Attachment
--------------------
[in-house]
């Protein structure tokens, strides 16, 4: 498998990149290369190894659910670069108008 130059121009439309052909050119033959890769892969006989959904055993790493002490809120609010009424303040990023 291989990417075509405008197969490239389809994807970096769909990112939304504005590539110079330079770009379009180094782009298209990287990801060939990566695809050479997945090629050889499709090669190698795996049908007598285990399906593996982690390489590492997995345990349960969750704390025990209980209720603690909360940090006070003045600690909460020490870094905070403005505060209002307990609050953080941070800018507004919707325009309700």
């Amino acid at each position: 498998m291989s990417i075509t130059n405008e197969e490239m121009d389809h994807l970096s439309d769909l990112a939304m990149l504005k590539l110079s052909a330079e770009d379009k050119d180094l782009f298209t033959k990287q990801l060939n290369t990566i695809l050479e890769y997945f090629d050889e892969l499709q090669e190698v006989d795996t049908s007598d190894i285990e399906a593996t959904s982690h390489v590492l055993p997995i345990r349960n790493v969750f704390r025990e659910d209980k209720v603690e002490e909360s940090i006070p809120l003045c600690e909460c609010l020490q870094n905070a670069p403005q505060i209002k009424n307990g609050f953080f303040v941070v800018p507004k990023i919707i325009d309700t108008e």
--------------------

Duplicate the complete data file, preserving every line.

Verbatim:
[in-house]
């Protein structure tokens, strides 16, 4: 498998990149290369190894659910670069108008 130059121009439309052909050119033959890769892969006989959904055993790493002490809120609010009424303040990023 291989990417075509405008197969490239389809994807970096769909990112939304504005590539110079330079770009379009180094782009298209990287990801060939990566695809050479997945090629050889499709090669190698795996049908007598285990399906593996982690390489590492997995345990349960969750704390025990209980209720603690909360940090006070003045600690909460020490870094905070403005505060209002307990609050953080941070800018507004919707325009309700």
């Amino acid at each position: 498998m291989s990417i075509t130059n405008e197969e490239m121009d389809h994807l970096s439309d769909l990112a939304m990149l504005k590539l110079s052909a330079e770009d379009k050119d180094l782009f298209t033959k990287q990801l060939n290369t990566i695809l050479e890769y997945f090629d050889e892969l499709q090669e190698v006989d795996t049908s007598d190894i285990e399906a593996t959904s982690h390489v590492l055993p997995i345990r349960n790493v969750f704390r025990e659910d209980k209720v603690e002490e909360s940090i006070p809120l003045c600690e909460c609010l020490q870094n905070a670069p403005q505060i209002k009424n307990g609050f953080f303040v941070v800018p507004k990023i919707i325009d309700t108008e």